Difficulty I-II(III)
Length 12.2 Miles
Flow Range 5.20 - 7.00 FT
Flow Rate as of: 19 minutes ago 3.88 [FT]
Reach Info Last Updated 03/19/2019 12:19 am

River Description

The Keasey to Vernonia run on Rock Creek is for advanced beginners through intermeidate paddlers. Rock Creek is characterized by a small winding stream with small one foot ledge drops in the upper section, wood hazards in the corners, a six foot drop slide in the middle section and eventually finishes through pasture lands. While this run is mainly Class I it does get Class II characteristics at higher flows. The slide is II+ to -III. I would not reccomend this run for first time beginners, but once manuevering skills are mastered this is a good next step up stream.

To find the put-in you must first travel to Vernonia which is located on highway 47, then turn onto Keasey (Rock Creek) road at the intersection between the High School and Grade School in Vernonia. Travel the paved road West until you come to the third concrete bridge over Rock Creek. All bridges are County bridges and can be used as put-ins. The first bridge is at river mile 9.5, the second bridge is at river mile 11 and the third bridge is at river mile 12.2

The ledge drops are mainly from river mile 12.2 to 11. The six foot slide is around river mile 8, GPS N45.52.53 W123.16.29 There is a sneak route around this slide by staying river left and continuing in the old river channel which makes a large oxbow around this man made slide. Lore has it that some old timers used a large bulldozer to punch this short cut in the river. Please scout this drop for any wood hazards before running. Please note there is an overhanging tree at the bottom of the slide that has limbs hanging down into the stream, these can be real hard on ones face. I will attempt to remove this hazard this summer.

The section of river from the first bridge at river mile 9.5 to 7 is a very beautiful section characterized by high banks and hanging streams that fall into the stream. Moss and ferns hang from these high banks.

Please respect the private property on this run. Most of the private property lies on river left. River right is mostly private industrial timber lands and bank access is allowed. On my last run on this stream there were six portages around full spanning trees. One may be limboed or braced under on low flows. All wood hazards are easily seen and portaged.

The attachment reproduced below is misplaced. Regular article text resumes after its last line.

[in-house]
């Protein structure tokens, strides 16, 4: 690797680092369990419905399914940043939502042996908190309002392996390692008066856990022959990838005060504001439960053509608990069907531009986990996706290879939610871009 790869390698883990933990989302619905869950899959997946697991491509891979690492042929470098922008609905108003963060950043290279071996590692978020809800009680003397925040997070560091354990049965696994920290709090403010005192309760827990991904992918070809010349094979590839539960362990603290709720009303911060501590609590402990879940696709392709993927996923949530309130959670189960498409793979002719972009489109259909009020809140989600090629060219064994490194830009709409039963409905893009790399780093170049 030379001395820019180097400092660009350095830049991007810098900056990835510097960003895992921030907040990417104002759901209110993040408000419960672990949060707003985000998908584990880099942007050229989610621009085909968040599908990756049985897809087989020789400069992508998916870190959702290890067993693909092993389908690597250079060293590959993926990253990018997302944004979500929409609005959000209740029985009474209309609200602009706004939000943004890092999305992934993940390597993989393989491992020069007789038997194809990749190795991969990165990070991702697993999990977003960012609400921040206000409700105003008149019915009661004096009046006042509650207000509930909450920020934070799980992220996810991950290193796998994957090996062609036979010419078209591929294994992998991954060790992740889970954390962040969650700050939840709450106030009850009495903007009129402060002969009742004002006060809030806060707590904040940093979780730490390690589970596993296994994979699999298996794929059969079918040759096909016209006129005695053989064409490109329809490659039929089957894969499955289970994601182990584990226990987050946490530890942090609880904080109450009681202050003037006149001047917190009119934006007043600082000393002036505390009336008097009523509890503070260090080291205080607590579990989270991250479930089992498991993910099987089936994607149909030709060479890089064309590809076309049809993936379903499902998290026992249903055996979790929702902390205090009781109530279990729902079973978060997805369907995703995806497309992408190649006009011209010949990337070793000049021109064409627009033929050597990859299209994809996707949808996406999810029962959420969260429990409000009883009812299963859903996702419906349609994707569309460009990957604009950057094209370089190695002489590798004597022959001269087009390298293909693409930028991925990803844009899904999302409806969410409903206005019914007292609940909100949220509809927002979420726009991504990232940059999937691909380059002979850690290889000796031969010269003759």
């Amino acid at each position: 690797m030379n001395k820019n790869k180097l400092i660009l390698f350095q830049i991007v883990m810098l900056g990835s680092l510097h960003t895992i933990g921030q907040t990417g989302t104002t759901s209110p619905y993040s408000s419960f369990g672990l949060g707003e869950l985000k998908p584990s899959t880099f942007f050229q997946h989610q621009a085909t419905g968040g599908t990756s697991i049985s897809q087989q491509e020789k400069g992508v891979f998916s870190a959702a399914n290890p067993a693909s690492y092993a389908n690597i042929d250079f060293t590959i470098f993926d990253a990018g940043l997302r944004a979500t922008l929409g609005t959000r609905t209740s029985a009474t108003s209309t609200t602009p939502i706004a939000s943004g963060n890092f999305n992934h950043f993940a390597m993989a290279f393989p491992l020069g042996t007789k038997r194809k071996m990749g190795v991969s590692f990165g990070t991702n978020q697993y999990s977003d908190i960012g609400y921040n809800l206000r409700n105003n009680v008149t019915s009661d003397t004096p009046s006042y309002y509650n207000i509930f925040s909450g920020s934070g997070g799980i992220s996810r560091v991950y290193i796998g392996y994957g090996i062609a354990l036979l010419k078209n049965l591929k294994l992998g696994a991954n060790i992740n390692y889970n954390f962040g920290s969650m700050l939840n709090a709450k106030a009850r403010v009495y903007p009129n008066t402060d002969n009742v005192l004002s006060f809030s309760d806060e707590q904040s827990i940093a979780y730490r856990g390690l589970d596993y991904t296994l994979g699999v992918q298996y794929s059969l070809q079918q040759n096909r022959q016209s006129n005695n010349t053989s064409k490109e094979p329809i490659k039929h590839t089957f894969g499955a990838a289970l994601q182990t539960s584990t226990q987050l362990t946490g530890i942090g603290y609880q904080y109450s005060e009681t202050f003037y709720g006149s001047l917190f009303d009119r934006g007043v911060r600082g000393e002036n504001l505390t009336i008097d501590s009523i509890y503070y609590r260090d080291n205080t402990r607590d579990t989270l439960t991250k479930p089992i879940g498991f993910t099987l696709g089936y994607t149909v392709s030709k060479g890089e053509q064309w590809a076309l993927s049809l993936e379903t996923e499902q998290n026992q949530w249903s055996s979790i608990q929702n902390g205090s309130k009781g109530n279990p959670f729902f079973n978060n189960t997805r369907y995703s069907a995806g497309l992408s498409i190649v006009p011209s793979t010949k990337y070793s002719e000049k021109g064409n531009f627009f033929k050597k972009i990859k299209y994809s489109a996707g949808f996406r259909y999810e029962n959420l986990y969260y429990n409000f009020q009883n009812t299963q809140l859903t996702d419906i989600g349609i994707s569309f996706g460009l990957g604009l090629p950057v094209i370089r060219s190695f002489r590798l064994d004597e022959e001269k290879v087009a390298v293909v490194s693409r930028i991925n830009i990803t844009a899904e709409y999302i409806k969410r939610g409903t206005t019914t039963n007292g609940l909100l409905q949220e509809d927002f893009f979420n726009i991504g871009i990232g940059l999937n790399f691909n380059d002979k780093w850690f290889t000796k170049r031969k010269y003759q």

The take-out is either at Hawkins park just above the bridge over Rock Creek in downtown Vernonia or at Anderson Park a half mile downstream from the bridge on river right, just before the confluence with the Nehalem River. There is a two foot ledge drop just before the confluence. There is a good surf wave just above the bridge in Vernonia, but beware there are concrete footing in the stream that act as supports for the summer time swimming pool (a good place for summer time roll practice) that is erected every year. Pinning on one of these supports is possible at lower flows.

There are multiple campgrounds in and around the Vernonia area. Anderson Park, Airport Park and Vernonia Lake all offer camping and are city owned. Anderson Park offers camping from tents to RV's and hot showers, the other two offer tent camping. There is also a local Inn (Vernonia Inn) that has reasonable rates and good accommodations, including hot tubs.

Rapid Descriptions


Gage Descriptions

The listed gage is for the upper Nehalem River. Rock Creek flows consistently follow and are approximately the same as the upper Nehalem.

Directions Description

We have no additional detail on this route. Use the map below to calculate how to arrive to the main town from your zipcode.

No Accident Reports



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Oregon Waterway Access Bill Set to Become Law

Priscilla Macy

This week, Oregon House Bill 2835 re-passed the Oregon House on a 52-7 vote. Having earlier cleared the Senate, the bill now awaits a signature from the Governor to be signed into law. For decades, opportunities to protect and improve the ability of the public to access and legally use waterways for recreation have seen minimal progress, while efforts to severely limit access have been a consistent threat. Oregon House Bill 2835 is a pivotal piece of legislation in Oregon, and the first proactive waterway access bill in recent history to have made it through the state legislature.


Dale Webb


Revision #Revision DateAuthorComment
1193432 03/20/06 Dale Webb n/a
1211463 03/18/19 Dale Webb updated image position
1211465 03/19/19 Dale Webb updated image position